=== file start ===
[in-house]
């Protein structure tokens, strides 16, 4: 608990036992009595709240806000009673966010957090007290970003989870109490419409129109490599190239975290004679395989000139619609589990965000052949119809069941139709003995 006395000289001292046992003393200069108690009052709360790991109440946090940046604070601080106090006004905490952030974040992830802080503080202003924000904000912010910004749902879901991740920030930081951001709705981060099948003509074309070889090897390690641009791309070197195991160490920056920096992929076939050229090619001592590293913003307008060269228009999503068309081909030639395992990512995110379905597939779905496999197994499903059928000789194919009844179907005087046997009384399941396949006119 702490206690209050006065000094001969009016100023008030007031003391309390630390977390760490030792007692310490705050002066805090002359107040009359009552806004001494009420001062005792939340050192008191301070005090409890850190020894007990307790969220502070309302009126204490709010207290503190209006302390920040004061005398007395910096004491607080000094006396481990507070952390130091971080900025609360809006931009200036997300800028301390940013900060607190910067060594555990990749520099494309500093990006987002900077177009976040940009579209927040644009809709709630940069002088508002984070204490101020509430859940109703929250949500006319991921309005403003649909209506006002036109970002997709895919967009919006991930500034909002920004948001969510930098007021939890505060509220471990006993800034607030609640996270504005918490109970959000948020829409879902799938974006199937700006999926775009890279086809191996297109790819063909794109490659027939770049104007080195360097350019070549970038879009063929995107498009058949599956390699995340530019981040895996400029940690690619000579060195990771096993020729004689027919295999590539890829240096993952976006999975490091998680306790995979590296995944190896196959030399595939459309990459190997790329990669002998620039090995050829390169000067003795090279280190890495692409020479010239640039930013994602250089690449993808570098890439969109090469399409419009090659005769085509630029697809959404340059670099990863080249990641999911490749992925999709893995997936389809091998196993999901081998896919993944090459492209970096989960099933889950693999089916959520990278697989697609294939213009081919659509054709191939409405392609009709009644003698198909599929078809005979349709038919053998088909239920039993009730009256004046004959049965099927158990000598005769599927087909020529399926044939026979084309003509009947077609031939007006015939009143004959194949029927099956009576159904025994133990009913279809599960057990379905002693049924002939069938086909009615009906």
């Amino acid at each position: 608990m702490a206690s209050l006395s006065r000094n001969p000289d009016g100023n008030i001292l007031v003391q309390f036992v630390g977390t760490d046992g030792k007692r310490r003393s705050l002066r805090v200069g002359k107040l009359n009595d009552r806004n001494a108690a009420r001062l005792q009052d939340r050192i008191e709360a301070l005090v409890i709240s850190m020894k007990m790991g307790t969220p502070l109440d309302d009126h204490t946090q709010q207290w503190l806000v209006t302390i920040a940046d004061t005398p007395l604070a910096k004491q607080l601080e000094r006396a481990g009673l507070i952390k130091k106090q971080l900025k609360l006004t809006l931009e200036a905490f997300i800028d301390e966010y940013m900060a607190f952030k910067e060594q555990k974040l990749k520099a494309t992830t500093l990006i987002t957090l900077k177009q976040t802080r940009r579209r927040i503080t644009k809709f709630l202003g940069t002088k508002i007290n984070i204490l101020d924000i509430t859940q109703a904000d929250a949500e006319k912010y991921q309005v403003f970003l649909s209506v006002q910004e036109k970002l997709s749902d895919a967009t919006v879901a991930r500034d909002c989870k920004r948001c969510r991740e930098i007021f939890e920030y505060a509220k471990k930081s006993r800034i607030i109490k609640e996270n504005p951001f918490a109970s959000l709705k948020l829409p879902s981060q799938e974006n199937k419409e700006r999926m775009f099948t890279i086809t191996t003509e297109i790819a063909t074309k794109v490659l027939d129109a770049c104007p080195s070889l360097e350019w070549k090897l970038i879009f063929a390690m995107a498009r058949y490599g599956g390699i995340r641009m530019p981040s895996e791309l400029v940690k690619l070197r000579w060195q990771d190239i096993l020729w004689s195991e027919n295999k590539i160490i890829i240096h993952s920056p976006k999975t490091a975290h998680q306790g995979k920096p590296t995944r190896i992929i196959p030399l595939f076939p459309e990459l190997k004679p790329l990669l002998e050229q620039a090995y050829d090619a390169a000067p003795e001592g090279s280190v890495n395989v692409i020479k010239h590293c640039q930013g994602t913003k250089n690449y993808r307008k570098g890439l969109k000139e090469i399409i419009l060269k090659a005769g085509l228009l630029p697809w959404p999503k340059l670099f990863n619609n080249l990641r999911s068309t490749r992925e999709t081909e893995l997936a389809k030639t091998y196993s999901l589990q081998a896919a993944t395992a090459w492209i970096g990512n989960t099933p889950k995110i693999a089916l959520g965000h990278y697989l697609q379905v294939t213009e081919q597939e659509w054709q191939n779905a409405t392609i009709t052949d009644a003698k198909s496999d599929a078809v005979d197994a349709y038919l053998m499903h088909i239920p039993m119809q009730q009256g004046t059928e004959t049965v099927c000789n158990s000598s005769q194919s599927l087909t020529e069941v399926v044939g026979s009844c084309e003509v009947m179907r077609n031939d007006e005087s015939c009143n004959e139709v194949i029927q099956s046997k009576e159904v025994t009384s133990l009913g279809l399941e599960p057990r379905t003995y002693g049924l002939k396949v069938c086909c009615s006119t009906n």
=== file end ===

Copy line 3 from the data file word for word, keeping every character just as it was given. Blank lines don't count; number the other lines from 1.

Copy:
């Amino acid at each position: 608990m702490a206690s209050l006395s006065r000094n001969p000289d009016g100023n008030i001292l007031v003391q309390f036992v630390g977390t760490d046992g030792k007692r310490r003393s705050l002066r805090v200069g002359k107040l009359n009595d009552r806004n001494a108690a009420r001062l005792q009052d939340r050192i008191e709360a301070l005090v409890i709240s850190m020894k007990m790991g307790t969220p502070l109440d309302d009126h204490t946090q709010q207290w503190l806000v209006t302390i920040a940046d004061t005398p007395l604070a910096k004491q607080l601080e000094r006396a481990g009673l507070i952390k130091k106090q971080l900025k609360l006004t809006l931009e200036a905490f997300i800028d301390e966010y940013m900060a607190f952030k910067e060594q555990k974040l990749k520099a494309t992830t500093l990006i987002t957090l900077k177009q976040t802080r940009r579209r927040i503080t644009k809709f709630l202003g940069t002088k508002i007290n984070i204490l101020d924000i509430t859940q109703a904000d929250a949500e006319k912010y991921q309005v403003f970003l649909s209506v006002q910004e036109k970002l997709s749902d895919a967009t919006v879901a991930r500034d909002c989870k920004r948001c969510r991740e930098i007021f939890e920030y505060a509220k471990k930081s006993r800034i607030i109490k609640e996270n504005p951001f918490a109970s959000l709705k948020l829409p879902s981060q799938e974006n199937k419409e700006r999926m775009f099948t890279i086809t191996t003509e297109i790819a063909t074309k794109v490659l027939d129109a770049c104007p080195s070889l360097e350019w070549k090897l970038i879009f063929a390690m995107a498009r058949y490599g599956g390699i995340r641009m530019p981040s895996e791309l400029v940690k690619l070197r000579w060195q990771d190239i096993l020729w004689s195991e027919n295999k590539i160490i890829i240096h993952s920056p976006k999975t490091a975290h998680q306790g995979k920096p590296t995944r190896i992929i196959p030399l595939f076939p459309e990459l190997k004679p790329l990669l002998e050229q620039a090995y050829d090619a390169a000067p003795e001592g090279s280190v890495n395989v692409i020479k010239h590293c640039q930013g994602t913003k250089n690449y993808r307008k570098g890439l969109k000139e090469i399409i419009l060269k090659a005769g085509l228009l630029p697809w959404p999503k340059l670099f990863n619609n080249l990641r999911s068309t490749r992925e999709t081909e893995l997936a389809k030639t091998y196993s999901l589990q081998a896919a993944t395992a090459w492209i970096g990512n989960t099933p889950k995110i693999a089916l959520g965000h990278y697989l697609q379905v294939t213009e081919q597939e659509w054709q191939n779905a409405t392609i009709t052949d009644a003698k198909s496999d599929a078809v005979d197994a349709y038919l053998m499903h088909i239920p039993m119809q009730q009256g004046t059928e004959t049965v099927c000789n158990s000598s005769q194919s599927l087909t020529e069941v399926v044939g026979s009844c084309e003509v009947m179907r077609n031939d007006e005087s015939c009143n004959e139709v194949i029927q099956s046997k009576e159904v025994t009384s133990l009913g279809l399941e599960p057990r379905t003995y002693g049924l002939k396949v069938c086909c009615s006119t009906n």